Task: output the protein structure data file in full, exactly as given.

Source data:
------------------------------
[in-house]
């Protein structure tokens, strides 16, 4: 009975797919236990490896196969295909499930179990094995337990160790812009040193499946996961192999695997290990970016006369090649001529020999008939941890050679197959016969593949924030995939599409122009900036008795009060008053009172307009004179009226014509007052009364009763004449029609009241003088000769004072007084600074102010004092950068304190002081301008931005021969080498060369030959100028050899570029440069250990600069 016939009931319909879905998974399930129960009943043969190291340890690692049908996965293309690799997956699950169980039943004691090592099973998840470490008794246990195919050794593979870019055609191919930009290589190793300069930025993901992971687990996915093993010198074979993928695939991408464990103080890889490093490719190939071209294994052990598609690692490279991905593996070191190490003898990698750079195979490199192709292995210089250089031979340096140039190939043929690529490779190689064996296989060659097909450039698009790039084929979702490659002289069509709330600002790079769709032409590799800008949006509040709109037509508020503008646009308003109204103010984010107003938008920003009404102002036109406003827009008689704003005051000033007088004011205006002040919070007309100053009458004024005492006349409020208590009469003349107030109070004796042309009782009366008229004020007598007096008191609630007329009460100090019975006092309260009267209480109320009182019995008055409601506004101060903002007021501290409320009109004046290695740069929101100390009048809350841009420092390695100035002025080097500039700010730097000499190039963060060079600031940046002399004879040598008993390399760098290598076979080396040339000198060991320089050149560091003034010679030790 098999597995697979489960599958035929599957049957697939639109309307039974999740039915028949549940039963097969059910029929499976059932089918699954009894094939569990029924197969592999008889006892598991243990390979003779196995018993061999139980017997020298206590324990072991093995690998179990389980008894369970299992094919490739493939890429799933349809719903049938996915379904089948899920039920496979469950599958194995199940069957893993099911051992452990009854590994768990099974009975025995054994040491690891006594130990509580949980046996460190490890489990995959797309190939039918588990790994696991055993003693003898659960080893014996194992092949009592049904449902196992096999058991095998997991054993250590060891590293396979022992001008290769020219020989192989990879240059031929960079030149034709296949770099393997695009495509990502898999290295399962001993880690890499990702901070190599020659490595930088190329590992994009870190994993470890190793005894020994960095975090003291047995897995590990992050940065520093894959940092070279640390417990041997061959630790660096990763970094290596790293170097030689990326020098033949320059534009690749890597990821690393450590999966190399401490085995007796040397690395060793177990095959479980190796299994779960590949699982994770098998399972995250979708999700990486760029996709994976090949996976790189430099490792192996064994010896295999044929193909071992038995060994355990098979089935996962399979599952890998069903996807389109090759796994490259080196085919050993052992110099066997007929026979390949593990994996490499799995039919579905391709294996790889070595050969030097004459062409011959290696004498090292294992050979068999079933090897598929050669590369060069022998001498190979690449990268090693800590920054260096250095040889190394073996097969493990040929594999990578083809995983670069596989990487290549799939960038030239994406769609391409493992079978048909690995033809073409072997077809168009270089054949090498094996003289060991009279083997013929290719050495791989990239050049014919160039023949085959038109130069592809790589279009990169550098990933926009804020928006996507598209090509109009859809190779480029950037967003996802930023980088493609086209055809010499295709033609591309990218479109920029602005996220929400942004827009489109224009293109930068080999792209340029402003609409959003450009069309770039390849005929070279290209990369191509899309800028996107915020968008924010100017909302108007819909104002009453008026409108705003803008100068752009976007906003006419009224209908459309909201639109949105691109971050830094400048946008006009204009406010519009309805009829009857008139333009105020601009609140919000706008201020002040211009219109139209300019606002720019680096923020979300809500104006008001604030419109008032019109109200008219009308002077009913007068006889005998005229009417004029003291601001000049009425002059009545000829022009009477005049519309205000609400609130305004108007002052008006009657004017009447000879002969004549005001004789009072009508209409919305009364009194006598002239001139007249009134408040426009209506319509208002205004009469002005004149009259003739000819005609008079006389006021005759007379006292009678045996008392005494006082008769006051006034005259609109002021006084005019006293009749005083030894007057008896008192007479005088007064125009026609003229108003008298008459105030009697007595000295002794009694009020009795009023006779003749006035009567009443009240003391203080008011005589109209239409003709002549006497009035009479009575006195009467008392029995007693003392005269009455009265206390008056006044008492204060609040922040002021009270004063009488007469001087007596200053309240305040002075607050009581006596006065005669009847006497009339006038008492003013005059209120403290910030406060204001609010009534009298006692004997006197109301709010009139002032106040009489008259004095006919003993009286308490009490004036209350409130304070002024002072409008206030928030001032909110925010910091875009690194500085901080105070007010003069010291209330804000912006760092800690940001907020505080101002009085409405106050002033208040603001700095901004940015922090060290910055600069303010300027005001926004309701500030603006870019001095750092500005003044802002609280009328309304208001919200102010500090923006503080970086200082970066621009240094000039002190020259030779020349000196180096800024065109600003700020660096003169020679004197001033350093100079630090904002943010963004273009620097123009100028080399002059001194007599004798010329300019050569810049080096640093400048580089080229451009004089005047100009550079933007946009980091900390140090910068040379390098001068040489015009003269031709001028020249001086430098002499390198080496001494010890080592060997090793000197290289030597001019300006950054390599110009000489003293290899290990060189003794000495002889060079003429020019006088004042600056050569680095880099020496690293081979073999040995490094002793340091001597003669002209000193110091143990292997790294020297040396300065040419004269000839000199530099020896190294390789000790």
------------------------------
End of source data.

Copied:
[in-house]
């Protein structure tokens, strides 16, 4: 009975797919236990490896196969295909499930179990094995337990160790812009040193499946996961192999695997290990970016006369090649001529020999008939941890050679197959016969593949924030995939599409122009900036008795009060008053009172307009004179009226014509007052009364009763004449029609009241003088000769004072007084600074102010004092950068304190002081301008931005021969080498060369030959100028050899570029440069250990600069 016939009931319909879905998974399930129960009943043969190291340890690692049908996965293309690799997956699950169980039943004691090592099973998840470490008794246990195919050794593979870019055609191919930009290589190793300069930025993901992971687990996915093993010198074979993928695939991408464990103080890889490093490719190939071209294994052990598609690692490279991905593996070191190490003898990698750079195979490199192709292995210089250089031979340096140039190939043929690529490779190689064996296989060659097909450039698009790039084929979702490659002289069509709330600002790079769709032409590799800008949006509040709109037509508020503008646009308003109204103010984010107003938008920003009404102002036109406003827009008689704003005051000033007088004011205006002040919070007309100053009458004024005492006349409020208590009469003349107030109070004796042309009782009366008229004020007598007096008191609630007329009460100090019975006092309260009267209480109320009182019995008055409601506004101060903002007021501290409320009109004046290695740069929101100390009048809350841009420092390695100035002025080097500039700010730097000499190039963060060079600031940046002399004879040598008993390399760098290598076979080396040339000198060991320089050149560091003034010679030790 098999597995697979489960599958035929599957049957697939639109309307039974999740039915028949549940039963097969059910029929499976059932089918699954009894094939569990029924197969592999008889006892598991243990390979003779196995018993061999139980017997020298206590324990072991093995690998179990389980008894369970299992094919490739493939890429799933349809719903049938996915379904089948899920039920496979469950599958194995199940069957893993099911051992452990009854590994768990099974009975025995054994040491690891006594130990509580949980046996460190490890489990995959797309190939039918588990790994696991055993003693003898659960080893014996194992092949009592049904449902196992096999058991095998997991054993250590060891590293396979022992001008290769020219020989192989990879240059031929960079030149034709296949770099393997695009495509990502898999290295399962001993880690890499990702901070190599020659490595930088190329590992994009870190994993470890190793005894020994960095975090003291047995897995590990992050940065520093894959940092070279640390417990041997061959630790660096990763970094290596790293170097030689990326020098033949320059534009690749890597990821690393450590999966190399401490085995007796040397690395060793177990095959479980190796299994779960590949699982994770098998399972995250979708999700990486760029996709994976090949996976790189430099490792192996064994010896295999044929193909071992038995060994355990098979089935996962399979599952890998069903996807389109090759796994490259080196085919050993052992110099066997007929026979390949593990994996490499799995039919579905391709294996790889070595050969030097004459062409011959290696004498090292294992050979068999079933090897598929050669590369060069022998001498190979690449990268090693800590920054260096250095040889190394073996097969493990040929594999990578083809995983670069596989990487290549799939960038030239994406769609391409493992079978048909690995033809073409072997077809168009270089054949090498094996003289060991009279083997013929290719050495791989990239050049014919160039023949085959038109130069592809790589279009990169550098990933926009804020928006996507598209090509109009859809190779480029950037967003996802930023980088493609086209055809010499295709033609591309990218479109920029602005996220929400942004827009489109224009293109930068080999792209340029402003609409959003450009069309770039390849005929070279290209990369191509899309800028996107915020968008924010100017909302108007819909104002009453008026409108705003803008100068752009976007906003006419009224209908459309909201639109949105691109971050830094400048946008006009204009406010519009309805009829009857008139333009105020601009609140919000706008201020002040211009219109139209300019606002720019680096923020979300809500104006008001604030419109008032019109109200008219009308002077009913007068006889005998005229009417004029003291601001000049009425002059009545000829022009009477005049519309205000609400609130305004108007002052008006009657004017009447000879002969004549005001004789009072009508209409919305009364009194006598002239001139007249009134408040426009209506319509208002205004009469002005004149009259003739000819005609008079006389006021005759007379006292009678045996008392005494006082008769006051006034005259609109002021006084005019006293009749005083030894007057008896008192007479005088007064125009026609003229108003008298008459105030009697007595000295002794009694009020009795009023006779003749006035009567009443009240003391203080008011005589109209239409003709002549006497009035009479009575006195009467008392029995007693003392005269009455009265206390008056006044008492204060609040922040002021009270004063009488007469001087007596200053309240305040002075607050009581006596006065005669009847006497009339006038008492003013005059209120403290910030406060204001609010009534009298006692004997006197109301709010009139002032106040009489008259004095006919003993009286308490009490004036209350409130304070002024002072409008206030928030001032909110925010910091875009690194500085901080105070007010003069010291209330804000912006760092800690940001907020505080101002009085409405106050002033208040603001700095901004940015922090060290910055600069303010300027005001926004309701500030603006870019001095750092500005003044802002609280009328309304208001919200102010500090923006503080970086200082970066621009240094000039002190020259030779020349000196180096800024065109600003700020660096003169020679004197001033350093100079630090904002943010963004273009620097123009100028080399002059001194007599004798010329300019050569810049080096640093400048580089080229451009004089005047100009550079933007946009980091900390140090910068040379390098001068040489015009003269031709001028020249001086430098002499390198080496001494010890080592060997090793000197290289030597001019300006950054390599110009000489003293290899290990060189003794000495002889060079003429020019006088004042600056050569680095880099020496690293081979073999040995490094002793340091001597003669002209000193110091143990292997790294020297040396300065040419004269000839000199530099020896190294390789000790």